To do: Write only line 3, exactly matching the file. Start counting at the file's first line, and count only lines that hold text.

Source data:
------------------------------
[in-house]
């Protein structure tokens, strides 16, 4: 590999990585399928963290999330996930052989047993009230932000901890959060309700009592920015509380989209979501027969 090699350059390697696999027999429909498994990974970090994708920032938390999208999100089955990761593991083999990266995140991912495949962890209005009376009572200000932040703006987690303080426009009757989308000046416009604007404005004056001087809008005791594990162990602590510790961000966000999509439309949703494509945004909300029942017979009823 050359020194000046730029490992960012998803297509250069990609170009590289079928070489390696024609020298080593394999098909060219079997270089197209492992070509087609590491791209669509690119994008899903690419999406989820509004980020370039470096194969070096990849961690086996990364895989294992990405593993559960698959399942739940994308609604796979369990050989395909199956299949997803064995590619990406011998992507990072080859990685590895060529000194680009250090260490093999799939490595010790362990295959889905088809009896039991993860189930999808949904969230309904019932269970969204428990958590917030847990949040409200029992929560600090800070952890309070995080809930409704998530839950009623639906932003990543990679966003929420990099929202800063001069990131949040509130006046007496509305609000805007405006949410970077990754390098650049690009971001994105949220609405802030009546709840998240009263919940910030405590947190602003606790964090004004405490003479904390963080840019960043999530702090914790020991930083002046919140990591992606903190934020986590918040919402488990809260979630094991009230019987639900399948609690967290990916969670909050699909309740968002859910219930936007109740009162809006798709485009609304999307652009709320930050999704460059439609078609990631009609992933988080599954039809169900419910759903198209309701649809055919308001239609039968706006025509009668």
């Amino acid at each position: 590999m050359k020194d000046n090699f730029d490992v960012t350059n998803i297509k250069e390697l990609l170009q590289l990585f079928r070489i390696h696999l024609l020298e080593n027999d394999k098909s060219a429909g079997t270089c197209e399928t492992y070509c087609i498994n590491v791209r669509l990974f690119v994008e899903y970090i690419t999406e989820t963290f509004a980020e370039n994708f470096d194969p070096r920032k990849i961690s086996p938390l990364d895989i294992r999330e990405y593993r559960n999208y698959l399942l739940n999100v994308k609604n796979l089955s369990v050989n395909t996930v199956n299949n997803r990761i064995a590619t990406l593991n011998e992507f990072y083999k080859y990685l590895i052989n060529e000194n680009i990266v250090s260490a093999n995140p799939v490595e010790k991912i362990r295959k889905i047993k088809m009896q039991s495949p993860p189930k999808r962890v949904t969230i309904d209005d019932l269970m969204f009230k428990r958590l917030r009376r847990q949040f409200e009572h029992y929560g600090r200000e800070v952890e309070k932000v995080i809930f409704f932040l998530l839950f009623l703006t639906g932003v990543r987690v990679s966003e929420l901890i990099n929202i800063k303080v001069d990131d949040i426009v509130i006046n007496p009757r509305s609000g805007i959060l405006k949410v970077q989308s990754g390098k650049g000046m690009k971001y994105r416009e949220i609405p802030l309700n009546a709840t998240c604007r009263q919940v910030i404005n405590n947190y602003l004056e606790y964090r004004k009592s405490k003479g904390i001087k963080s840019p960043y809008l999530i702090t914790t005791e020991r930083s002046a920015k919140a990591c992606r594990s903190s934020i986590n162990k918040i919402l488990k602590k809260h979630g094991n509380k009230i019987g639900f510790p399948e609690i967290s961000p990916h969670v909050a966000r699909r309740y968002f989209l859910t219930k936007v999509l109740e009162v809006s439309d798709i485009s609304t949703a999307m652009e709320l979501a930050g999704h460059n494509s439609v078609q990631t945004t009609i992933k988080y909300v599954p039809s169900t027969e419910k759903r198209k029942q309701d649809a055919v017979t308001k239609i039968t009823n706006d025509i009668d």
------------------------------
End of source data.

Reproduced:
């Amino acid at each position: 590999m050359k020194d000046n090699f730029d490992v960012t350059n998803i297509k250069e390697l990609l170009q590289l990585f079928r070489i390696h696999l024609l020298e080593n027999d394999k098909s060219a429909g079997t270089c197209e399928t492992y070509c087609i498994n590491v791209r669509l990974f690119v994008e899903y970090i690419t999406e989820t963290f509004a980020e370039n994708f470096d194969p070096r920032k990849i961690s086996p938390l990364d895989i294992r999330e990405y593993r559960n999208y698959l399942l739940n999100v994308k609604n796979l089955s369990v050989n395909t996930v199956n299949n997803r990761i064995a590619t990406l593991n011998e992507f990072y083999k080859y990685l590895i052989n060529e000194n680009i990266v250090s260490a093999n995140p799939v490595e010790k991912i362990r295959k889905i047993k088809m009896q039991s495949p993860p189930k999808r962890v949904t969230i309904d209005d019932l269970m969204f009230k428990r958590l917030r009376r847990q949040f409200e009572h029992y929560g600090r200000e800070v952890e309070k932000v995080i809930f409704f932040l998530l839950f009623l703006t639906g932003v990543r987690v990679s966003e929420l901890i990099n929202i800063k303080v001069d990131d949040i426009v509130i006046n007496p009757r509305s609000g805007i959060l405006k949410v970077q989308s990754g390098k650049g000046m690009k971001y994105r416009e949220i609405p802030l309700n009546a709840t998240c604007r009263q919940v910030i404005n405590n947190y602003l004056e606790y964090r004004k009592s405490k003479g904390i001087k963080s840019p960043y809008l999530i702090t914790t005791e020991r930083s002046a920015k919140a990591c992606r594990s903190s934020i986590n162990k918040i919402l488990k602590k809260h979630g094991n509380k009230i019987g639900f510790p399948e609690i967290s961000p990916h969670v909050a966000r699909r309740y968002f989209l859910t219930k936007v999509l109740e009162v809006s439309d798709i485009s609304t949703a999307m652009e709320l979501a930050g999704h460059n494509s439609v078609q990631t945004t009609i992933k988080y909300v599954p039809s169900t027969e419910k759903r198209k029942q309701d649809a055919v017979t308001k239609i039968t009823n706006d025509i009668d």